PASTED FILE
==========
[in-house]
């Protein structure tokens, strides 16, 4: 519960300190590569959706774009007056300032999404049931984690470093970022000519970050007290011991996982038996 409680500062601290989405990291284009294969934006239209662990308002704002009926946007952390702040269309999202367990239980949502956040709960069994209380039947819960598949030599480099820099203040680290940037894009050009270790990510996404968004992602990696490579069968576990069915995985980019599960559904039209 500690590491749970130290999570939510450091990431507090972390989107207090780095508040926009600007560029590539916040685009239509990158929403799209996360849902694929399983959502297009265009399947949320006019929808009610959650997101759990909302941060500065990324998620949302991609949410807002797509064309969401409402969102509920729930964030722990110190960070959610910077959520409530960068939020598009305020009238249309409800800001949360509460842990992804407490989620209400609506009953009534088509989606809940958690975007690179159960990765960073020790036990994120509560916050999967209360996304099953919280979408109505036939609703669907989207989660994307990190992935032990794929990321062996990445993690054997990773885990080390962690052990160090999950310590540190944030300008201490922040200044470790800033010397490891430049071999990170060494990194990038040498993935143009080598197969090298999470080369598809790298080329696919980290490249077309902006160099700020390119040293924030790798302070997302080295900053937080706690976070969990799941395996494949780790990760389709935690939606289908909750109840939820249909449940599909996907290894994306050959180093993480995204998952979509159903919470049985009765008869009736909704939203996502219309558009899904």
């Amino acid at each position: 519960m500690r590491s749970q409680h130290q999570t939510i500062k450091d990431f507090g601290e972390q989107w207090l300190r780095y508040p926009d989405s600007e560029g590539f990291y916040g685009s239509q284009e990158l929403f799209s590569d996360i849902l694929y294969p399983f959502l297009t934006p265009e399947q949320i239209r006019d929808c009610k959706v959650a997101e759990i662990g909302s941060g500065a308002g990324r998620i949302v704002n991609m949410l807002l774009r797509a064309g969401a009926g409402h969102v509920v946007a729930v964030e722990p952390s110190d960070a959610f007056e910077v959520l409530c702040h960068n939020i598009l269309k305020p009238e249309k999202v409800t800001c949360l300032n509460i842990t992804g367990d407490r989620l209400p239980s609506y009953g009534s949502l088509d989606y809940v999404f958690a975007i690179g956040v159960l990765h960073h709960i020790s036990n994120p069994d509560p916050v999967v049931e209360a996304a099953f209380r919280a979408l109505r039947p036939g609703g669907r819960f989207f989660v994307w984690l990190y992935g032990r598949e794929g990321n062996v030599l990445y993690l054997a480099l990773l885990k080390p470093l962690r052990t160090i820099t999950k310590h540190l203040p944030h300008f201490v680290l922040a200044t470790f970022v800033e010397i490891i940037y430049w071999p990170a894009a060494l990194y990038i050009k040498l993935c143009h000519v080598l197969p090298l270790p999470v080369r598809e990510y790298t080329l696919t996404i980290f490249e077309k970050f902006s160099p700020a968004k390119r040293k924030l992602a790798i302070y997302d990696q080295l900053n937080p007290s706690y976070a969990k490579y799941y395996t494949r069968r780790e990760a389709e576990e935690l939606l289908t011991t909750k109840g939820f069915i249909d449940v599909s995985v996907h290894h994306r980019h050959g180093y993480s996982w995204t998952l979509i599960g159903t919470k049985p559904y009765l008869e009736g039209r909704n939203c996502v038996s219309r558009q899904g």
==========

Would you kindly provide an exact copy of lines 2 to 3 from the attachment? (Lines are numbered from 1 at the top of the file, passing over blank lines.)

């Protein structure tokens, strides 16, 4: 519960300190590569959706774009007056300032999404049931984690470093970022000519970050007290011991996982038996 409680500062601290989405990291284009294969934006239209662990308002704002009926946007952390702040269309999202367990239980949502956040709960069994209380039947819960598949030599480099820099203040680290940037894009050009270790990510996404968004992602990696490579069968576990069915995985980019599960559904039209 500690590491749970130290999570939510450091990431507090972390989107207090780095508040926009600007560029590539916040685009239509990158929403799209996360849902694929399983959502297009265009399947949320006019929808009610959650997101759990909302941060500065990324998620949302991609949410807002797509064309969401409402969102509920729930964030722990110190960070959610910077959520409530960068939020598009305020009238249309409800800001949360509460842990992804407490989620209400609506009953009534088509989606809940958690975007690179159960990765960073020790036990994120509560916050999967209360996304099953919280979408109505036939609703669907989207989660994307990190992935032990794929990321062996990445993690054997990773885990080390962690052990160090999950310590540190944030300008201490922040200044470790800033010397490891430049071999990170060494990194990038040498993935143009080598197969090298999470080369598809790298080329696919980290490249077309902006160099700020390119040293924030790798302070997302080295900053937080706690976070969990799941395996494949780790990760389709935690939606289908909750109840939820249909449940599909996907290894994306050959180093993480995204998952979509159903919470049985009765008869009736909704939203996502219309558009899904």
């Amino acid at each position: 519960m500690r590491s749970q409680h130290q999570t939510i500062k450091d990431f507090g601290e972390q989107w207090l300190r780095y508040p926009d989405s600007e560029g590539f990291y916040g685009s239509q284009e990158l929403f799209s590569d996360i849902l694929y294969p399983f959502l297009t934006p265009e399947q949320i239209r006019d929808c009610k959706v959650a997101e759990i662990g909302s941060g500065a308002g990324r998620i949302v704002n991609m949410l807002l774009r797509a064309g969401a009926g409402h969102v509920v946007a729930v964030e722990p952390s110190d960070a959610f007056e910077v959520l409530c702040h960068n939020i598009l269309k305020p009238e249309k999202v409800t800001c949360l300032n509460i842990t992804g367990d407490r989620l209400p239980s609506y009953g009534s949502l088509d989606y809940v999404f958690a975007i690179g956040v159960l990765h960073h709960i020790s036990n994120p069994d509560p916050v999967v049931e209360a996304a099953f209380r919280a979408l109505r039947p036939g609703g669907r819960f989207f989660v994307w984690l990190y992935g032990r598949e794929g990321n062996v030599l990445y993690l054997a480099l990773l885990k080390p470093l962690r052990t160090i820099t999950k310590h540190l203040p944030h300008f201490v680290l922040a200044t470790f970022v800033e010397i490891i940037y430049w071999p990170a894009a060494l990194y990038i050009k040498l993935c143009h000519v080598l197969p090298l270790p999470v080369r598809e990510y790298t080329l696919t996404i980290f490249e077309k970050f902006s160099p700020a968004k390119r040293k924030l992602a790798i302070y997302d990696q080295l900053n937080p007290s706690y976070a969990k490579y799941y395996t494949r069968r780790e990760a389709e576990e935690l939606l289908t011991t909750k109840g939820f069915i249909d449940v599909s995985v996907h290894h994306r980019h050959g180093y993480s996982w995204t998952l979509i599960g159903t919470k049985p559904y009765l008869e009736g039209r909704n939203c996502v038996s219309r558009q899904g």